Delusions Impede Aviation Future

By Scott Spangler on July 6th, 2015

Airbus recently flew the first production version of its Voltair E-Fan 2.0, a two-seat electric airplane. The realization of this aviation technology is something we should all celebrate because it is another important step toward aviation’s future. Offsetting this step is that the realization of this technology is being hailed, at least by the Wall Street Journal’s special feature’s section, as a the possible fulfillment of a “dream of science fiction writers for years for everyone to have their own personal flying machine parked next to the car in their garage.”

Dreamers have been pursuing this immortal delusion since its birth during the optimistic aviation future following World War II. Celebrating the possibilities of this maturing technology is but another unfulfilled dream because it doesn’t consider—or address—the realities of life in the wide awake world.

First, getting a driver’s license, let along a car, is a declining desire in the next generation of pilots and aircraft owners. As reported by Forbes magazine, federal census and highway administration data show that 27 percent of 16 year olds get their driver’s licenses today; in 1983, it was 47 percent.

Some of the reasons offered by the Forbe’s article include lack of time for driver’s education and the lack of money needed to buy a car. Given this data, it seems safe to assume that many in this generation would not invest many thousands of dollars and many months of training necessary to earn a pilot certificate and instrument rating necessary to operate in most weather conditions.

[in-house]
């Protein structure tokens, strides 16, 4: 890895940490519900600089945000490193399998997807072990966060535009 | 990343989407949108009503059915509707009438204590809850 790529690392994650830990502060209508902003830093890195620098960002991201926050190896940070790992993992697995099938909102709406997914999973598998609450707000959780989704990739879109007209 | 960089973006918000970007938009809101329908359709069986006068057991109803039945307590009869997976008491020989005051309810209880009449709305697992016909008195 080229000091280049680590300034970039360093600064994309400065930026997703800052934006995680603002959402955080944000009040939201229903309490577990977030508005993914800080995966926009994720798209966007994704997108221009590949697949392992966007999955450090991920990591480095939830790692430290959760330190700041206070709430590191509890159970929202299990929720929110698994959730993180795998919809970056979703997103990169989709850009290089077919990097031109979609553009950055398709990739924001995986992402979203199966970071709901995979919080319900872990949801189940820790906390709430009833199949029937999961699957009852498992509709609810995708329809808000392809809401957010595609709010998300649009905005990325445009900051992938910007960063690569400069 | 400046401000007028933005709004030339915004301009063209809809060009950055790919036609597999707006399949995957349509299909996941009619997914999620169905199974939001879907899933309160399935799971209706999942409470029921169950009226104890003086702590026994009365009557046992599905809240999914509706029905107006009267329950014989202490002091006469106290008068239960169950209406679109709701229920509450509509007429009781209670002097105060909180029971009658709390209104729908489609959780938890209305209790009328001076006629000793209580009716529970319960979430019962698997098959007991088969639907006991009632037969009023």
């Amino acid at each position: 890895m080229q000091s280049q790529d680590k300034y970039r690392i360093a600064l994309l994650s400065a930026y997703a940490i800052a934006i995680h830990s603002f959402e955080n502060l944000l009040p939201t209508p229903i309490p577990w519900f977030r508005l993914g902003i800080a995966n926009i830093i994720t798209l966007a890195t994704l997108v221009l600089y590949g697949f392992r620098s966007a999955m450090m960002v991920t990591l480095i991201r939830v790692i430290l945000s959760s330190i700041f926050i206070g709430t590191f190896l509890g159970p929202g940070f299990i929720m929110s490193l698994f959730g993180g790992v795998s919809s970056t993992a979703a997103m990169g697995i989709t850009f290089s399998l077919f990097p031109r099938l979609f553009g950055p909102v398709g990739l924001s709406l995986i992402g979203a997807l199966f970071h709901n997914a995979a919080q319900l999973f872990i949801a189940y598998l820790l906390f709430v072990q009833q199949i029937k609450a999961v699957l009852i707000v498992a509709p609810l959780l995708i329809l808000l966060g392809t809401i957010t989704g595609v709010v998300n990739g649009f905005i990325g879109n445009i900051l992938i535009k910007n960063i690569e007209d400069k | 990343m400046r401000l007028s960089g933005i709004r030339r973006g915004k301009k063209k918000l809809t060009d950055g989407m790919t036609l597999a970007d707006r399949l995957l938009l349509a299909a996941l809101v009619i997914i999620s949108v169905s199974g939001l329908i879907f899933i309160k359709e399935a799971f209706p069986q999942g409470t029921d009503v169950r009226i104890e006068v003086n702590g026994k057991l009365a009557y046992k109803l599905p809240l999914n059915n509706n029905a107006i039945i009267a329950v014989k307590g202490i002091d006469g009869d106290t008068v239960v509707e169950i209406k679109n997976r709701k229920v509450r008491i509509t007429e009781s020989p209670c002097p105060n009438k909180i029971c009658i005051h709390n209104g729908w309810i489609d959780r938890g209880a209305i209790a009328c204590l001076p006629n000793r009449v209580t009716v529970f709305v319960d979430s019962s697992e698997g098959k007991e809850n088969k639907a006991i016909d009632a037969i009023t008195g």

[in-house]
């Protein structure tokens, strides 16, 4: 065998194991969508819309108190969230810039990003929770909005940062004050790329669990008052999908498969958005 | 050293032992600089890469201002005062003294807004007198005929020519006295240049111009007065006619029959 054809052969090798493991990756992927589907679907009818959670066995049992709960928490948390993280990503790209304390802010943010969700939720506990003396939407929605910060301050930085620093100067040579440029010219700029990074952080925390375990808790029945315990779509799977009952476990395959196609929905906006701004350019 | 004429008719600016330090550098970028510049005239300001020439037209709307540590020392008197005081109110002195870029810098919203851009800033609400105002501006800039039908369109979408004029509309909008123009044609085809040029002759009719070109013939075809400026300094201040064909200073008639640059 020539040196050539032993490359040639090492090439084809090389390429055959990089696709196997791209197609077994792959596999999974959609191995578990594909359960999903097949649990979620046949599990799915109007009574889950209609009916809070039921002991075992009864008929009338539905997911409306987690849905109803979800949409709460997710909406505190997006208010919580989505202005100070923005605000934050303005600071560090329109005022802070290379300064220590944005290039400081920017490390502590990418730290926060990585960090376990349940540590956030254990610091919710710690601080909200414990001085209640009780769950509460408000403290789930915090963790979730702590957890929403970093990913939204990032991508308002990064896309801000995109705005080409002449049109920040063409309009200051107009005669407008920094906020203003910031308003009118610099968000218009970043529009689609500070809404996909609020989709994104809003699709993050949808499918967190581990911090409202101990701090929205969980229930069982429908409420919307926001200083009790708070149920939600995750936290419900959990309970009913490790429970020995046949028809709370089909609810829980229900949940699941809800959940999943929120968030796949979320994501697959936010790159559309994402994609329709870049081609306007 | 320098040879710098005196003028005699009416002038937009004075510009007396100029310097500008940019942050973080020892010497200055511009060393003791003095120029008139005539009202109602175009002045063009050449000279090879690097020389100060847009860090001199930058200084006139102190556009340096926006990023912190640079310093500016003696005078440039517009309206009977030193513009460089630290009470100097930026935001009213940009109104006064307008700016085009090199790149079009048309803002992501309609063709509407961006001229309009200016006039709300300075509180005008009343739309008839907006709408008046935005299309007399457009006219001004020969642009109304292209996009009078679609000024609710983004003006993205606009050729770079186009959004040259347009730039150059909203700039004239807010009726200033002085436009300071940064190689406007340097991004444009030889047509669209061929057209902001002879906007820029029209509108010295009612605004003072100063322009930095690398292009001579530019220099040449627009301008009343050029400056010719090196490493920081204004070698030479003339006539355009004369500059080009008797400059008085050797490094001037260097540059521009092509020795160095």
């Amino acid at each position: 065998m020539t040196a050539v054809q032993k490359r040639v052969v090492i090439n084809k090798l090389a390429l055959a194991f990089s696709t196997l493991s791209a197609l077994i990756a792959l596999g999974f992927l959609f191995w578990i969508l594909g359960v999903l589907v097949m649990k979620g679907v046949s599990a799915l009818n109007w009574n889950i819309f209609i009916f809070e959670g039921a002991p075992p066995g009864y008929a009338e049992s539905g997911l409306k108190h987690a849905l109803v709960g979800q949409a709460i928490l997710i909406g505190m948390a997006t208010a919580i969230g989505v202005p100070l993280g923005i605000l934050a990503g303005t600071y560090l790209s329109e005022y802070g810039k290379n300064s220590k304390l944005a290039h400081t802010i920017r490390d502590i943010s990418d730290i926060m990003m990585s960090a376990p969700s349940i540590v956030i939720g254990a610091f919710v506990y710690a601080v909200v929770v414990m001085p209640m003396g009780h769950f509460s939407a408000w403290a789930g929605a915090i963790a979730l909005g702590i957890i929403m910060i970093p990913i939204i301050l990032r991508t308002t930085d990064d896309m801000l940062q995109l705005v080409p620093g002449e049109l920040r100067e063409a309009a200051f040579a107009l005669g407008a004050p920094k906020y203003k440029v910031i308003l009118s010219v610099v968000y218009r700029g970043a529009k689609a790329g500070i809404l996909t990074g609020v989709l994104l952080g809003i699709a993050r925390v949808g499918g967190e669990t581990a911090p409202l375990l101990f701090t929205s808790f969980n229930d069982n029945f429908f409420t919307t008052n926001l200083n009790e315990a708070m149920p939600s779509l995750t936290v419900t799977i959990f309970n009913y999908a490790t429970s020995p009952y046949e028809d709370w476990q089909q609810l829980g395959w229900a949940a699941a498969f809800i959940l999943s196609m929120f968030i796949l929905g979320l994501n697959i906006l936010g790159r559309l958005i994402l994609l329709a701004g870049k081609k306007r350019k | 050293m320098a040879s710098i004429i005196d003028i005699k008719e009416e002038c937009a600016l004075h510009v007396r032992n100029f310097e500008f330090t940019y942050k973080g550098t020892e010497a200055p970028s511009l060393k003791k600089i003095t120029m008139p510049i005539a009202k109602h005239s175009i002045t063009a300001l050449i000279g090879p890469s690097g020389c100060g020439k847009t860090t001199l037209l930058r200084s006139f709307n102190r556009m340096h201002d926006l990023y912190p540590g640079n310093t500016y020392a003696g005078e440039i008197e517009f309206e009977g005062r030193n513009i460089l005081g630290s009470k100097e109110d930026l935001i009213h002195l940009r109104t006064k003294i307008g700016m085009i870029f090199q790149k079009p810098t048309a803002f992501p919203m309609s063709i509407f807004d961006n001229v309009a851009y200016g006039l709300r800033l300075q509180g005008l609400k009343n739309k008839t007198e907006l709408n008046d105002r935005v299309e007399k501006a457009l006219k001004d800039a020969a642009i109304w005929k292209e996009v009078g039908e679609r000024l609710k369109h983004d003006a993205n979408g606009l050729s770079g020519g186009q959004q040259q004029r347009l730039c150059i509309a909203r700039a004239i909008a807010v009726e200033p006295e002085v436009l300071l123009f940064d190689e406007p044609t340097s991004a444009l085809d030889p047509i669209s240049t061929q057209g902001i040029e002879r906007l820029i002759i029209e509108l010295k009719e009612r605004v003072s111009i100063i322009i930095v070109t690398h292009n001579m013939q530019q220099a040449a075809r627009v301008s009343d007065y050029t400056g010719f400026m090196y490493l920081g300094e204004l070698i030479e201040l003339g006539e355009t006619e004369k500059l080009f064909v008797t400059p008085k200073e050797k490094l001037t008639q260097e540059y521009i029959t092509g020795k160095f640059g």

Another practical reality is airspace capacity in the United States and Europe, the two largest aviation markets. Unless you live in the boonies, you have to get in line to get airborne, and most people who live in the boonies can’t afford to pursue such expensive dreams. And, I wonder, what about the roadways that connect an airplane in every garage to an airport, the portal to the kingdom of the sky?

Dreamers should not surrender their pursuit of any technology in the face of such realities, but at the same time they should not support this work with science fiction dreams because it is counterproductive in a world no longer shaped by mass market mentality. Perhaps a better path would be that being blazed by medical gene therapy that customizes treatment to an individual’s specific needs. –Scott Spangler, Editor

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2 Responses to “Delusions Impede Aviation Future”

  1. Parking Lot near JFK Airport Says:

    Celebrating the possibilities of this maturing technology is but another unfulfilled dream because it doesnt consider or address the realities of life in the wide awake world.

  2. UPS Maintenance Says:

    The concept of the plane is amazing & so is the design, I think it looks amazing!

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